I was just about set to buy a G-Technology G-Speed Shuttle XL with Thunderbolt 3, which would have given me 20TB of storage in a RAID5 configuration, when all of a sudden Drobo launched the 5D3. The 5D3 is a Thunderbolt 3 enabled version of the 5D and it’s priced much more competitively than the G-Speed Shuttle. In fact, it would save me well over $1000 if I went with the Drobo 5D3 instead. I’ve had mixed feelings about Drobos in past years, and previously mentioned my intentions to phase them out of my setup, so it came as a bit of a surprise to me when I so readily purchased a 5D3 the very same day I learned they had been released!
I still have a desire to set up a NAS device in the office for remote file access, but I shelved that plan temporarily when I started to realize how complex Synology and QNAP NAS setups can be, and I wasn’t willing to deal with that, for what amounts to only a very occasional need to access files remotely. I may revisit the idea of a NAS at some point, but at this point it became more important to replace my primary DAS (Direct Attached Storage).
The more research into storage arrays I did, the more complicated things started to get. I began to realize just how good the Drobo 5D units are for people like me, who simply don’t have the time for complexity in yet another part of their work. Going down the route of getting another Drobo meant I could gradually fill the unit with whatever brand and size of drives I wanted, rather than having to shell out for a whole set of identical drives right from the get-go, as you have to do with a RAID array such as the G-Speeds. This is where much of the cost saving comes from, but it also allows me to expand to much larger sizes for a much lower cost over time. Couple that with some early, favourable speed tests on the 5D3 from other reviewers, and there was just too many things in the “pros” list for the 5D3 to ignore. Heck, they even lowered the price on them compared to previous models!
When B&H Photo had HGST 8TB drives on sale the same day I ordered the new Drobo, I knew it was meant to be, so I grabbed 4 of those 7200rpm drives and set up the new Drobo 5D3. It has 5 drive slots, but for now, the 4 x 8TB drives give me 21.7TB of useable space which is plenty. I’ve no doubt that the 5D3 is going to be a little slower than the G-Tech RAID array I was also considering, but I’m not editing a lot of 4K video, and this new Drobo is still over 5x faster than the ones I was previously using! In other words, it’s still lightning fast – more than fast enough for photographers working with large files in my opinion.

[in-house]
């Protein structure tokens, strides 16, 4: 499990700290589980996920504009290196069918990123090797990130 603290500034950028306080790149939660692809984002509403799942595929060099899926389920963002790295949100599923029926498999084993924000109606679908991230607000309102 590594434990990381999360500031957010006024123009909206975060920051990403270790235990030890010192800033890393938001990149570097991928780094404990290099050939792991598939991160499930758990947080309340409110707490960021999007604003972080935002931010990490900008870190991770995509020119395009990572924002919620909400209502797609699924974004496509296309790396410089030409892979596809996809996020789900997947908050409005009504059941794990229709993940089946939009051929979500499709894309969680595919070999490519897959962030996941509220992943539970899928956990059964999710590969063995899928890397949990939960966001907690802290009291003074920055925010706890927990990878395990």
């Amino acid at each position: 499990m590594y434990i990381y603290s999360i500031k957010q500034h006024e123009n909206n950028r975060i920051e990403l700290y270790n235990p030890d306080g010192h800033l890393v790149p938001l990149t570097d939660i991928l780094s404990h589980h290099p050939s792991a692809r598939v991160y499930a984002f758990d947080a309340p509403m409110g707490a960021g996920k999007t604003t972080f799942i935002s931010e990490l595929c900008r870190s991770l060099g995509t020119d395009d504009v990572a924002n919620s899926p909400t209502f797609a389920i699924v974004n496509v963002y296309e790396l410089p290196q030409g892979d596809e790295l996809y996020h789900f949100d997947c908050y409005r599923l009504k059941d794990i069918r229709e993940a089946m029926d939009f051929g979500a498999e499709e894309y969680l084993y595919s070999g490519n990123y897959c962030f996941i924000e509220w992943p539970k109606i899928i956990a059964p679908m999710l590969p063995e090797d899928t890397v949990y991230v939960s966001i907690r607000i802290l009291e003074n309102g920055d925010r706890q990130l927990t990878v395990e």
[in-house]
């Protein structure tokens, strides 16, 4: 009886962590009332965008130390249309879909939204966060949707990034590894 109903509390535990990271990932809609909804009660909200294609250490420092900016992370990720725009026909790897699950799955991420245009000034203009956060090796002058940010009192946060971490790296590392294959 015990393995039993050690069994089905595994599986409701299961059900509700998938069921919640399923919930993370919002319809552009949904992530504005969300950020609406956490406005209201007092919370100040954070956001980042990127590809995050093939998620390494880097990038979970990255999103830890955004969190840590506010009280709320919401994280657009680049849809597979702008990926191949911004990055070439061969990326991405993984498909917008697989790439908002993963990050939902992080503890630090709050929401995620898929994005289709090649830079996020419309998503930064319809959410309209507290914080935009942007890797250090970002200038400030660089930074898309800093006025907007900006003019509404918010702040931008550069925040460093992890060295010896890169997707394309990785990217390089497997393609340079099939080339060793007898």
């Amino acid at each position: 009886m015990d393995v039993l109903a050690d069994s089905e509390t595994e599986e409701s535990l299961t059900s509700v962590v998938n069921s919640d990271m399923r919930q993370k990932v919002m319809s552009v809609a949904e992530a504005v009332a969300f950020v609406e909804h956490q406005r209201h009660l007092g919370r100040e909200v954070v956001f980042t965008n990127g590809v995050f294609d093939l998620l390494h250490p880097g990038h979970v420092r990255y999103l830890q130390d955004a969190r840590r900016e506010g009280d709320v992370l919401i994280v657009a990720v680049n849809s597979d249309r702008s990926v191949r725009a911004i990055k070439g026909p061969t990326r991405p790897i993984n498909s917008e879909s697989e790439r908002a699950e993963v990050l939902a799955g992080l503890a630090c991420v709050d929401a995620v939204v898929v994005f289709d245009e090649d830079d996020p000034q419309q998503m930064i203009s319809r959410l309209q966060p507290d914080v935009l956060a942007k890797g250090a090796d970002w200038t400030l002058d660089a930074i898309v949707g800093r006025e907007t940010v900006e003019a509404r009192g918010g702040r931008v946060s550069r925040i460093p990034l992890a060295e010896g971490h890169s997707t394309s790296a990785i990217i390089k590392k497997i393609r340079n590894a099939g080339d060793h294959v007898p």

Time Machine Location Change -> Primary Drobo
I used to use a separate drive as the Time Machine backup for my Mac, but I’ve now switched to using the primary Drobo 5D3. When my old Drobo 5D was maxed out as a 16TB volume (see note in above section), I didn’t want to take up any of that space for Time Machine. Now that my new 5D3 can handle up to 64TB I’m using the built-in Drobo functionality to partition off a section of the internal volume for Time Machine usage. This is awesome! One less drive on my desk and one less drive to worry about failing. Since Time Machine now lives in my primary Drobo, it also has redundancy against drive failure, which it didn’t before when I was using a single external drive. A simpler setup now, but also one that offers more protection. Win, win!
Offsite Backup Change -> Old Drobo
My offsite backup was previously a 12TB WD MyBook Pro (still GREAT value). This was dangerously close to being full, so I’ve taken my old Drobo 5D that used to be my primary storage unit, and moved that into the role of offsite backup device. I took the opportunity to reformat it and update the firmware to allow up to 64TB of volume size, and now I have an offsite array that I can expand with larger drives as needed. The Drobo 5D is a little long in the tooth in terms of speed when you compare it to my shiny new 5D3, but it’s only used once every few weeks when I bring it to the office to perform a sync with my primary storage array. It can sit and do that overnight, so frankly I don’t care how fast it is as long as it works.
For the Love of Simplicity
I tend to be the kind of person that does a lot of research into products before I shell out my heard-earned cash for them. I easily spent 30 hours researching QNAP and Synology NAS units, as well as the ins and outs of RAID5 vs. RAID10 for DAS and NAS arrays. What I really began to realize is that I have far more interesting things going on in my life than learning how to set up all of these kinds of devices. I know I could do it, but I just don’t have much inclination to learn about it any more. I’d rather be outside with my camera! This is the point at which it really began to dawn on me how great my Drobos have been over the last few years. No, I still don’t agree with all their repair policies but damn if they haven’t saved me a hell of a lot of time since I’ve been using them. They are just so much simpler than anything else on the market, and the products seem to improve in both performance and stability with every new release.